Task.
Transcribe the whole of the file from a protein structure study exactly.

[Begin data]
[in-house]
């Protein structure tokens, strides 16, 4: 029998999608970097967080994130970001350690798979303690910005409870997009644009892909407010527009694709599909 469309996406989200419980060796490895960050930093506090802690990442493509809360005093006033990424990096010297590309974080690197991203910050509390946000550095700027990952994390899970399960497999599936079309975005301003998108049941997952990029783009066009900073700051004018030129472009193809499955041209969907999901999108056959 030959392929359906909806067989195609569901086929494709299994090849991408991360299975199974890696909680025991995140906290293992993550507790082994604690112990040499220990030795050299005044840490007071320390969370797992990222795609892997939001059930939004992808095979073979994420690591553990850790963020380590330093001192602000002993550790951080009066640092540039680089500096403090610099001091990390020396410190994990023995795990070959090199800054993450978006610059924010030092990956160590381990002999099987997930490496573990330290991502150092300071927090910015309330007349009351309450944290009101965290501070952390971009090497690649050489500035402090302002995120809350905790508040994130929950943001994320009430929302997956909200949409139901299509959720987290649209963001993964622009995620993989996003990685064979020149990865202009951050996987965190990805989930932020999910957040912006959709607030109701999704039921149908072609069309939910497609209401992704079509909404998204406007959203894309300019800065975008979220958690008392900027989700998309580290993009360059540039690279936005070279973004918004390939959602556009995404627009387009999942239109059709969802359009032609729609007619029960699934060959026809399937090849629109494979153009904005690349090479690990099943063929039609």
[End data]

[in-house]
């Protein structure tokens, strides 16, 4: 029998999608970097967080994130970001350690798979303690910005409870997009644009892909407010527009694709599909 469309996406989200419980060796490895960050930093506090802690990442493509809360005093006033990424990096010297590309974080690197991203910050509390946000550095700027990952994390899970399960497999599936079309975005301003998108049941997952990029783009066009900073700051004018030129472009193809499955041209969907999901999108056959 030959392929359906909806067989195609569901086929494709299994090849991408991360299975199974890696909680025991995140906290293992993550507790082994604690112990040499220990030795050299005044840490007071320390969370797992990222795609892997939001059930939004992808095979073979994420690591553990850790963020380590330093001192602000002993550790951080009066640092540039680089500096403090610099001091990390020396410190994990023995795990070959090199800054993450978006610059924010030092990956160590381990002999099987997930490496573990330290991502150092300071927090910015309330007349009351309450944290009101965290501070952390971009090497690649050489500035402090302002995120809350905790508040994130929950943001994320009430929302997956909200949409139901299509959720987290649209963001993964622009995620993989996003990685064979020149990865202009951050996987965190990805989930932020999910957040912006959709607030109701999704039921149908072609069309939910497609209401992704079509909404998204406007959203894309300019800065975008979220958690008392900027989700998309580290993009360059540039690279936005070279973004918004390939959602556009995404627009387009999942239109059709969802359009032609729609007619029960699934060959026809399937090849629109494979153009904005690349090479690990099943063929039609």